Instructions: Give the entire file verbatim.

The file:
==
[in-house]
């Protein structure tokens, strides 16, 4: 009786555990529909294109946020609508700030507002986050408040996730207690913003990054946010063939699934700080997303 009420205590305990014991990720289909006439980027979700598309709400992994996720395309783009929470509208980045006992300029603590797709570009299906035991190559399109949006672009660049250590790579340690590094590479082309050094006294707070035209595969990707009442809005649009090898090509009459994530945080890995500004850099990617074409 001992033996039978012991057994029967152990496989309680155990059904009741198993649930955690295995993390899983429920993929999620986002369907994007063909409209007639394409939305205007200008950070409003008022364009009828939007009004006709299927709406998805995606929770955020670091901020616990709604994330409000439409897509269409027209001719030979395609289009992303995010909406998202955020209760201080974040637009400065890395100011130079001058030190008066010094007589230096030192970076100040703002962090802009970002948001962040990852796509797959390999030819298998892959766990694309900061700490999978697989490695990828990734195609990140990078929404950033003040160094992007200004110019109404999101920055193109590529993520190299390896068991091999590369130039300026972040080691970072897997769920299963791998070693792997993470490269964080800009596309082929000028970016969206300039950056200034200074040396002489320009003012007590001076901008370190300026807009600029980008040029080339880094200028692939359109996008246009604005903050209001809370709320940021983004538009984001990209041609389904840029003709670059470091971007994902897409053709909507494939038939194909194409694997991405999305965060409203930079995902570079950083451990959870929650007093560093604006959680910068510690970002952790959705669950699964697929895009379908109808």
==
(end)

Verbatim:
[in-house]
């Protein structure tokens, strides 16, 4: 009786555990529909294109946020609508700030507002986050408040996730207690913003990054946010063939699934700080997303 009420205590305990014991990720289909006439980027979700598309709400992994996720395309783009929470509208980045006992300029603590797709570009299906035991190559399109949006672009660049250590790579340690590094590479082309050094006294707070035209595969990707009442809005649009090898090509009459994530945080890995500004850099990617074409 001992033996039978012991057994029967152990496989309680155990059904009741198993649930955690295995993390899983429920993929999620986002369907994007063909409209007639394409939305205007200008950070409003008022364009009828939007009004006709299927709406998805995606929770955020670091901020616990709604994330409000439409897509269409027209001719030979395609289009992303995010909406998202955020209760201080974040637009400065890395100011130079001058030190008066010094007589230096030192970076100040703002962090802009970002948001962040990852796509797959390999030819298998892959766990694309900061700490999978697989490695990828990734195609990140990078929404950033003040160094992007200004110019109404999101920055193109590529993520190299390896068991091999590369130039300026972040080691970072897997769920299963791998070693792997993470490269964080800009596309082929000028970016969206300039950056200034200074040396002489320009003012007590001076901008370190300026807009600029980008040029080339880094200028692939359109996008246009604005903050209001809370709320940021983004538009984001990209041609389904840029003709670059470091971007994902897409053709909507494939038939194909194409694997991405999305965060409203930079995902570079950083451990959870929650007093560093604006959680910068510690970002952790959705669950699964697929895009379908109808």